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Words in Time and Place: Exploring Language Through the Historical Thesaurus of the Oxford English Dictionary

By David Crystal

Offers a unique view of the English language and its development, and includes witty commentary and anecdotes along the way.


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The Indo-European Controversy: Facts and Fallacies in Historical Linguistics

By Asya Pereltsvaig and Martin W. Lewis

This book "asserts that the origin and spread of languages must be examined primarily through the time-tested techniques of linguistic analysis, rather than those of evolutionary biology" and "defends traditional practices in historical linguistics while remaining open to new techniques, including computational methods" and "will appeal to readers interested in world history and world geography."


Academic Paper


Title: Stance, positioning, and alignment in narratives of professional experience
Author: Mike Baynham
Institution: University of Leeds
Linguistic Field: Discourse Analysis
Abstract: This article examines narratives of professional experience in a corpus of forty interviews in which English to Speakers of Other Languages (ESOL) teachers reflect on their professional life histories as well as their current teaching. The notion of "stance" emerged as a major theme: the teachers positioned themselves in relation to the policy environment, to learners, teaching and learning, and their sense of control in their working lives. Narrative was an important discursive resource for doing so and a range of narrative types (personal, generic/iterative, hypothetical, exemplum, and "negated") are identified, each demonstrating performance features. Using Dubois's (2007) definition of stance, I examine the dynamic relationship between stance taking and discursive positioning, discussing the role of performance in these processes. Shifts into performance are shown to depend on participant roles and alignments in the interviews rather than on particular narrative types. Thus, the data contradicts some of Wolfson's (1976) observations on narratives in the research interview. The analysis contributes to our understanding of the research interview as a dynamically co-constructed speech genre rather than as a neutral locus for gathering data. (Professional narrative, performance, stance, alignment, positioning)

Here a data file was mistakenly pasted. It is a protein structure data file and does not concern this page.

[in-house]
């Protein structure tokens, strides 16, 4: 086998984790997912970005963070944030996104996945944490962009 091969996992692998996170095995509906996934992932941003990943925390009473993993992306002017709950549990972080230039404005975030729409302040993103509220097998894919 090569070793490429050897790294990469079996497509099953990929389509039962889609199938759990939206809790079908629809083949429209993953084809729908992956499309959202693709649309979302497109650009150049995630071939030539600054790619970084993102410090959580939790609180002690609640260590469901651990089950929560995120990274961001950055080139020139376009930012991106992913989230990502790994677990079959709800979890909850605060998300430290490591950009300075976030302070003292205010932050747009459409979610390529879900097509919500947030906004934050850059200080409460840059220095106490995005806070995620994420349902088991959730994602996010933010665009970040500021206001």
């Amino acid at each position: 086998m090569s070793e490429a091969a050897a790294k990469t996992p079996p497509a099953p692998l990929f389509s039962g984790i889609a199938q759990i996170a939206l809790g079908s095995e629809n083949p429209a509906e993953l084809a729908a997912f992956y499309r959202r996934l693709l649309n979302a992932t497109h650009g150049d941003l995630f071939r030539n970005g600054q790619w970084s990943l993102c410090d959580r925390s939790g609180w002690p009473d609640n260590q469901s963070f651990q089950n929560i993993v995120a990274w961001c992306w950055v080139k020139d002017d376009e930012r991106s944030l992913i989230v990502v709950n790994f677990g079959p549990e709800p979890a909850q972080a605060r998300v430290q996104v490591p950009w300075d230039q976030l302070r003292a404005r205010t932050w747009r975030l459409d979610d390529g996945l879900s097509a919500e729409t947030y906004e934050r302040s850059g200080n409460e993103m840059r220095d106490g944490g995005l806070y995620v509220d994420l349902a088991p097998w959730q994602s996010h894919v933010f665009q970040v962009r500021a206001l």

CUP AT LINGUIST

This article appears IN Language in Society Vol. 40, Issue 1, which you can READ on Cambridge's site or on LINGUIST .



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